Hamilton to Depart for Stanford
After 23 years at Duke, James T. (Jay) Hamilton will leave at the end of this semester for Stanford University in California, where he will become the Hearst Professor of Communication and direct the school’s graduate program in journalism.
Hamilton, the Charles S. Sydnor Professor of Public Policy and professor of economics and political science at Duke, has directed Sanford’s DeWitt Wallace Center for Media and Democracy since 2008. He also co-leads the undergraduate Policy Journalism and Media Studies Certificate program.
In 2012, Hamilton received Sanford School’s Susan E. Tifft Undergraduate Teaching and Mentoring Award, in recognition of teaching that exemplifies hands-on, integrated learning. He taught more than 2,000 Duke students, many in the core course “Political Analysis for Public Policy,” which he taught 25 times. Hamilton also mentored 81 students though honors theses, master’s projects and independent studies.
Hamilton said the new professorship will give him the opportunity to continue his research in the emerging field of computational journalism in a region ideally matched for it -- Silicon Valley. Ninety percent of Stanford’s freshmen take an introductory computer science course, he noted.
“I’m hoping the journalism program will become a larger hub that attracts new tech companies to the field of journalism,” he said. Hamilton will continue pursuing a renewal of “accountability journalism,” which has suffered due to major economic shifts in the media industry. He has two related books in progress.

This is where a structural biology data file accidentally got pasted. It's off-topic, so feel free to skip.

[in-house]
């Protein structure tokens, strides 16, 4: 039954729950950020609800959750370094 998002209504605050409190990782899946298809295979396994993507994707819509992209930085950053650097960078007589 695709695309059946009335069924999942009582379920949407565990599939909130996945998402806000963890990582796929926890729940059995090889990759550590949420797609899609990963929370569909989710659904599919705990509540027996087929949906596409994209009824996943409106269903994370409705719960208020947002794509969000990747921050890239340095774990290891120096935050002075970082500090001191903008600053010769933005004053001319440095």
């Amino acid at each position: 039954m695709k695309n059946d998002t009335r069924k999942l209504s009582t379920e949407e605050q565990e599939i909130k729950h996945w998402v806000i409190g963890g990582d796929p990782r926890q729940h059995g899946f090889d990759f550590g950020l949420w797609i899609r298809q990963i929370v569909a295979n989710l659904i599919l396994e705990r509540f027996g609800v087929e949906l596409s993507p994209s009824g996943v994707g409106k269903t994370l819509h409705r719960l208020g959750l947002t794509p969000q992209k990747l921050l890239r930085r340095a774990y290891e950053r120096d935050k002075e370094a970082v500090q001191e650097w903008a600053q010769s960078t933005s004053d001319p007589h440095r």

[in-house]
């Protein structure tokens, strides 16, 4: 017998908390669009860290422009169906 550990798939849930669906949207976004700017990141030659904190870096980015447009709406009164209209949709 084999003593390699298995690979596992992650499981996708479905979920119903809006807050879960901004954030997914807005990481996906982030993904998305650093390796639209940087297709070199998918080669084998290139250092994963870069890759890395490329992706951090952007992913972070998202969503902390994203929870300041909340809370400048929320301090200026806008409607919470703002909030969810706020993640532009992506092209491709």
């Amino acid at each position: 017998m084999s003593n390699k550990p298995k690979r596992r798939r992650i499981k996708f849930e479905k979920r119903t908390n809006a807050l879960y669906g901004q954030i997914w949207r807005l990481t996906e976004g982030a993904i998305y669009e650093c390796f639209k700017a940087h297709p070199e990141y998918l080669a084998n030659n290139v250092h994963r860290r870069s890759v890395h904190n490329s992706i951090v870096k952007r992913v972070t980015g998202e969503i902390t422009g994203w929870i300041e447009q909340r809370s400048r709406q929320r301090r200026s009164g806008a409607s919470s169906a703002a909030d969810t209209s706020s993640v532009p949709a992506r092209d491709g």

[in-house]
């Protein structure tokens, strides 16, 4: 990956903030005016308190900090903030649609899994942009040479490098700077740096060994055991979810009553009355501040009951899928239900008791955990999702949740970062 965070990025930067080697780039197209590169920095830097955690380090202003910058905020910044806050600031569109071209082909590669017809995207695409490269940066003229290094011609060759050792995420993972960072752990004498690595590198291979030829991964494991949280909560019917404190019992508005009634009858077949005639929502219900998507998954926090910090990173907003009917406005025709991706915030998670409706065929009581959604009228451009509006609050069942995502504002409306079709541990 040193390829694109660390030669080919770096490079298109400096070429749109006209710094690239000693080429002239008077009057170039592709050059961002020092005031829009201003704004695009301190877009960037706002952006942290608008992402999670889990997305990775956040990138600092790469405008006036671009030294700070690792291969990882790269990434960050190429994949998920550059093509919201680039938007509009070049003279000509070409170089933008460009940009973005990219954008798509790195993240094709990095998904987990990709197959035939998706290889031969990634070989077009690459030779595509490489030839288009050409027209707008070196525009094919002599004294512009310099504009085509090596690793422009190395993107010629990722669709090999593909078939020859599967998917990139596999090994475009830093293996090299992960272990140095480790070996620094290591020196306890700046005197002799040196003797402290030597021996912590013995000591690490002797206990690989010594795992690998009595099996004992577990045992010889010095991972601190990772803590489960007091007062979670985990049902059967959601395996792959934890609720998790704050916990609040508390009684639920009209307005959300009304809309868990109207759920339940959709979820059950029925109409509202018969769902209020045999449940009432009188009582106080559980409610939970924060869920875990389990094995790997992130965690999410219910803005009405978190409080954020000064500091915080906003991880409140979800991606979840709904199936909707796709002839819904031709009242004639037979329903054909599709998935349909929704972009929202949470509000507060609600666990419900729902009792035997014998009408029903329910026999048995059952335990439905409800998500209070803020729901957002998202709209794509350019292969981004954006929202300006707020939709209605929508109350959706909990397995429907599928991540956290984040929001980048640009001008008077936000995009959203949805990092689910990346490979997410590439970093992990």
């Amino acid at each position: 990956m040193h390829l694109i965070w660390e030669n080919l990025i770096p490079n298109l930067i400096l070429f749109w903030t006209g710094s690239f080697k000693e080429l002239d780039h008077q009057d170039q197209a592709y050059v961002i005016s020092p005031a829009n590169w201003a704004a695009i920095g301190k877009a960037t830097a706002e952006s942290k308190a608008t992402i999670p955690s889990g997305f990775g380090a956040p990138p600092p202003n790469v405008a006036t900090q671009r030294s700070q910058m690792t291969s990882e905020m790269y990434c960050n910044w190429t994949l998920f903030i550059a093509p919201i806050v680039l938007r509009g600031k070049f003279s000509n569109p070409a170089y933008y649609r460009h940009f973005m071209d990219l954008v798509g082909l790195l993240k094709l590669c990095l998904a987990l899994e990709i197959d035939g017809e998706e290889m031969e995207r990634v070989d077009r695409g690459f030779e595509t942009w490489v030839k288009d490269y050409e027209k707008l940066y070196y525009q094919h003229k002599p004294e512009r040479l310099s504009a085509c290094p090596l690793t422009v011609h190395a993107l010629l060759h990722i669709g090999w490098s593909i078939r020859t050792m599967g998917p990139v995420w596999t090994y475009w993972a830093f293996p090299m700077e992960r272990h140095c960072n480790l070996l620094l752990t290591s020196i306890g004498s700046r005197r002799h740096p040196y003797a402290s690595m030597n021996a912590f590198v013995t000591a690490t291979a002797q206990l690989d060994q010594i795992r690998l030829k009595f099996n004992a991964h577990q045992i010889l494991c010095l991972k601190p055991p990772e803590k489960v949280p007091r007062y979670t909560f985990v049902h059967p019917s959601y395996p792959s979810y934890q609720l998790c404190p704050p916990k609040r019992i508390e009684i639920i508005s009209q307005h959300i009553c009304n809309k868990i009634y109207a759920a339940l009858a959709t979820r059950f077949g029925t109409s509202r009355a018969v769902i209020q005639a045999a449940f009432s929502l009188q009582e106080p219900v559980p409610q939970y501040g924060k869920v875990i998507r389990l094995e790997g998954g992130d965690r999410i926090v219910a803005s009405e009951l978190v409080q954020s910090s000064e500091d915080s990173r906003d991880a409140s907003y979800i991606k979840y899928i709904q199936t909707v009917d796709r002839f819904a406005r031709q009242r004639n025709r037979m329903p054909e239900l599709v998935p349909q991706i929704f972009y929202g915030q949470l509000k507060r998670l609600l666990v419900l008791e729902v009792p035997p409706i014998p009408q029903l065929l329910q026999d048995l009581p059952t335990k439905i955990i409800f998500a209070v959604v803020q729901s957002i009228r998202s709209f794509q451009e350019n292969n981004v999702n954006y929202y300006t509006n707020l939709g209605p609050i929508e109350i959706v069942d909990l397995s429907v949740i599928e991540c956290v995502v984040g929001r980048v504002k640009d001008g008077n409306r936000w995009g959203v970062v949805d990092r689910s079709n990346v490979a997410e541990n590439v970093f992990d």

The Stanford communications department has about 65 undergraduate journalism majors, a technology-focused master’s degree program and the nation’s top-ranked PhD program. Hamilton spent a sabbatical year at Stanford’s Center for Advanced Study in the Behavioral Sciences in 2007-08, led two workshops at Stanford and has collaborated with future colleagues, including co-author Fred Turner. The department’s faculty includes veterans of The Washington Post, Wall Street Journal and The New York Times.
Under Hamilton’s direction, the DeWitt Wallace Center hired leading journalists as professors of the practice, sought new economic models for news, and aimed to create new tools to lower the cost of investigative reporting – the mission of the center’s Reporters’ Lab, launched by Sarah Cohen in 2011. Closing the gap in data and news available to low-income people has been another area of focus for the center.
Hamilton served as a consultant to the Federal Communications Commission and pursued other media policy engagement projects, while also forging new interdisciplinary connections on campus. A Duke lecture series on computational journalism will begin next year in partnership with the computer science department.
“The opportunity to go to Stanford was a great opportunity for Jay,” Dean Bruce Kuniholm said in an email message to Sanford School faculty and staff, “and the prospect of a leadership position in one of the top journalism programs in the country, at a school whose resources dwarf Duke’s, was one that was impossible for him to pass up…
“Jay has been one of very few who have made Sanford what it is over the last 20 years and we owe more than I can recount here for what he has done for us.”
Hamilton was assistant director of the Sanford Institute in 2001-02 and revamped the undergraduate curriculum during the time he served as director of undergraduate studies (2004-07). He was a candidate for dean of the school during its first search in 2011-12, but did not seek the position when a new search began last fall.
Founding director of the Sanford Institute Joel Fleishman, professor of law and public policy, told The Chronicle he was heartbroken to learn of Hamilton’s decision.
“This is truly an extraordinary loss for Sanford and Duke,” he said.